An Ode to Learning Personal Finance On Your Own

Photo by Anna Nekrashevich on Pexels

I am no personal finance guru.

I am no millionaire. Far from it.

I am just another person hoping for financial freedom one day.

But since the last few years, I have been enjoying reading about personal finance, researching and then taking action. As mentioned in my previous post, I have no clue where this journey will take me, but it has been an enlightening one so far.

I must have been 10 or 11 when a friend’s father asked a question to a bunch of kids (including me) at a party – “How much of your salary should you save once you start earning?” I remember just staring back at him. I had no clue. To be fair, which 10-11 year old would? Our parents don’t usually ask us such things. He answered “20%” and since then that percentage has stuck in my mind, living rent-free, refusing to leave.

20%. I took this number with me. When I started working, it was the first thing I thought of. Makes me wonder – if only kids were taught personal finance at school. They would grow up to be better at managing money.

I am 36. There are times I wish I had started my journey on learning about personal finance a bit sooner. I try to comfort myself saying I did not have the resources I do now back then. Our resources were our parents, relatives, friends and all those people we regularly interacted with. In short, people who were not financial experts. My 20s and early half of my 30s were mostly spent in a bubble, thinking Fixed Deposits (FDs) are the way to go. When I started researching, all the info I got just blew my mind.

If you are in your 20s, this is the best time to learn about personal finance and invest because there are so many valuable free guides online. Plus, you have age on your side!

It was only recently, in the last couple of years, that I learnt saving your money alone is just not enough. You need to invest as well to create wealth.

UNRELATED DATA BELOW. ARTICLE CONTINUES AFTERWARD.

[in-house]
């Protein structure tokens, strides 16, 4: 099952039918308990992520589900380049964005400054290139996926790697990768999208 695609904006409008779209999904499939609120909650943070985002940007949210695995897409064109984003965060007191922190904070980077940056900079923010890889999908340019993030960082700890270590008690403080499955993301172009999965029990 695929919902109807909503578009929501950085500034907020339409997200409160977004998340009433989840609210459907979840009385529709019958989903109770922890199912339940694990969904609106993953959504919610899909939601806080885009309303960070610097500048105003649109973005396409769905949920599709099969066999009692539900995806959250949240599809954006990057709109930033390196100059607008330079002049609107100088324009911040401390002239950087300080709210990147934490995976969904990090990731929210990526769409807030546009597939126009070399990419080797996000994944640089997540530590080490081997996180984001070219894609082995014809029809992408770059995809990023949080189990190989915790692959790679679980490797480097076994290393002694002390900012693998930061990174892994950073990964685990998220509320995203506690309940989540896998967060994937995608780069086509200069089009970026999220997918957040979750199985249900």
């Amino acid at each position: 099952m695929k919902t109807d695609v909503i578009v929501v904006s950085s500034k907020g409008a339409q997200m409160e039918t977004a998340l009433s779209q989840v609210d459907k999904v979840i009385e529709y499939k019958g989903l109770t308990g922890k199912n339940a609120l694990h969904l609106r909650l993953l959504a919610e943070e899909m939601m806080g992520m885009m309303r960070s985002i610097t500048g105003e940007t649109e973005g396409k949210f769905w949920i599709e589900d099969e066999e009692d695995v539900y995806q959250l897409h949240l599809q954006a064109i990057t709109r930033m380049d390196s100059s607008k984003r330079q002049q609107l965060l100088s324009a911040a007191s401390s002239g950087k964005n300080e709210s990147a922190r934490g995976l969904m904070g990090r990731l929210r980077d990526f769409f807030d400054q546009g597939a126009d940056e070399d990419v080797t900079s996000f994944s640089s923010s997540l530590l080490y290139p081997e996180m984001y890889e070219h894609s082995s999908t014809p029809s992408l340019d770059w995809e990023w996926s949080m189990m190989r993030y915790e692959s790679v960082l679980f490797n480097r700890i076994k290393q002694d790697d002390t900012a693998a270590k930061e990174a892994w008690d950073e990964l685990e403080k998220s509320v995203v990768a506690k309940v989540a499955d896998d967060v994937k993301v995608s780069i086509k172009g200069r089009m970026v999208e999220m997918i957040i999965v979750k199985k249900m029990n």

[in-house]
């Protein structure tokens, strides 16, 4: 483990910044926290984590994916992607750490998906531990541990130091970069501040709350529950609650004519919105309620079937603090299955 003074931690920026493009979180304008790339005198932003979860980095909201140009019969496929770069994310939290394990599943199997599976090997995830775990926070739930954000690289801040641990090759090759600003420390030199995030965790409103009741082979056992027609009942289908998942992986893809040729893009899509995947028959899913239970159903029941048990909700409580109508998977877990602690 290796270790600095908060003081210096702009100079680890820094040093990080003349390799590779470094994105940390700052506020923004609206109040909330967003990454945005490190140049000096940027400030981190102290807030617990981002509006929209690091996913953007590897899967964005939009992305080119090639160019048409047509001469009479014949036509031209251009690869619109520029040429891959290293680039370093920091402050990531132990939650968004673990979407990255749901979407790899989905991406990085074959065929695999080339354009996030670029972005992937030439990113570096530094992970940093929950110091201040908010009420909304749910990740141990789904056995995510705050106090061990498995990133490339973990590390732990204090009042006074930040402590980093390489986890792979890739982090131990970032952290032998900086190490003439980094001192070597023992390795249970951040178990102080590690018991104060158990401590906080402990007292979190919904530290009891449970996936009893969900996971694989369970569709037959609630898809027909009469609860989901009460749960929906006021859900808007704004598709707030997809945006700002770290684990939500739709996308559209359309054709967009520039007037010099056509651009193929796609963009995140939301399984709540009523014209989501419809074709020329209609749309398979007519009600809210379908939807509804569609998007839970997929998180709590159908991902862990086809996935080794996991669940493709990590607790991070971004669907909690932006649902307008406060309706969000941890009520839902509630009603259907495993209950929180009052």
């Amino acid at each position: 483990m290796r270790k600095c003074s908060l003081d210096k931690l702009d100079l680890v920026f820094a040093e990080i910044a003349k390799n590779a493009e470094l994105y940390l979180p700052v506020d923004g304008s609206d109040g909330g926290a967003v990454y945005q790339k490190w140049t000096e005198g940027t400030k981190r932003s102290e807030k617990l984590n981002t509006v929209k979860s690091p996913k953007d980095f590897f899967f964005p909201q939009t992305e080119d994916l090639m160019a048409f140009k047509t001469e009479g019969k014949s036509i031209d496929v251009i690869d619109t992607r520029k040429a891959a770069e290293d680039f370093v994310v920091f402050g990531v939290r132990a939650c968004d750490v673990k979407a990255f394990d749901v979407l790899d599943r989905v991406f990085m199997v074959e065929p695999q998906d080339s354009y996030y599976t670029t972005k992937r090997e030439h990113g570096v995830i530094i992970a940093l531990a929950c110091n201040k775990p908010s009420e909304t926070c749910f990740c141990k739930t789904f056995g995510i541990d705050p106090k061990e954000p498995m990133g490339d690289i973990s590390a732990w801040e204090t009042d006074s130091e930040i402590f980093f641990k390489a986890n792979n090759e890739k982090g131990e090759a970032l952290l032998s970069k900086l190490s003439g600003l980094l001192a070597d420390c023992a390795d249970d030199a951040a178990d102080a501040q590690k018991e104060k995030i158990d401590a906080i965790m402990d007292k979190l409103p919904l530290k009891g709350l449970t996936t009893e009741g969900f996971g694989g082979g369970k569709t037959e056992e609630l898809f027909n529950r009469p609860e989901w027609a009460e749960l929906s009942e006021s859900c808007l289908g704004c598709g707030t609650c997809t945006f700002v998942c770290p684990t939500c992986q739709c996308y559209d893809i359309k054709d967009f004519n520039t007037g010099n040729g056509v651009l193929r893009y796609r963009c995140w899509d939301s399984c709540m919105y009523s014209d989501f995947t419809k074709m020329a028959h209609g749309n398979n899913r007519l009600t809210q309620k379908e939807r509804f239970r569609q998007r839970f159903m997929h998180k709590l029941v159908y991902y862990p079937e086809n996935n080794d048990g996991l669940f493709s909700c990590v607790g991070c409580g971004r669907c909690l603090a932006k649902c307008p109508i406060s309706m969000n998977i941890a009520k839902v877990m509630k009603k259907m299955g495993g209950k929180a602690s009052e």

Here are a couple of things I have learnt from my personal finance journey so far:

  • Read books, watch videos, listen to podcasts, read personal accounts on Quora and Reddit.
  • Diversify not just your investments, but your knowledge sources as well. Get your knowledge on personal finance in various formats. Don’t just stick to one.
  • Latch on to the things that the different sources keep repeating. I find these repeated pearls of wisdom are of more value and reliability than the things that do not get repeated.
  • Use social media to gain knowledge. Follow “Personal Finance”, “Investing” topics on Twitter. Related tweets will pop up on your feed. You will find some of the best personal (and honest) anecdotes and tips this way.
  • If you are on Instagram, search for personal finance pages/experts and follow them. Same for Facebook and any other social media platform.
  • Start investing in equity as early as you can.
  • Be patient with your investments. When I started off investing, the value of my portfolio went down considerably, but then picked up in 3 years. My emotions varied from “Did I make the right choice? Maybe I should exit.” when I first started off to “Why didn’t I start this sooner?” after 3 years.
  • Live below your means. I am trying not to increase my standard of living as my income increases. Instead, I am trying to increase my savings/investments.
  • 20% – always keep this percentage in mind.
  • Do not trust every advice you see on the Internet (including this post!) – do your own research, and customize your own personal finance itinerary depending on your risk profile. Whatever step you take, make sure you take it as soon as you can after doing a proper research.

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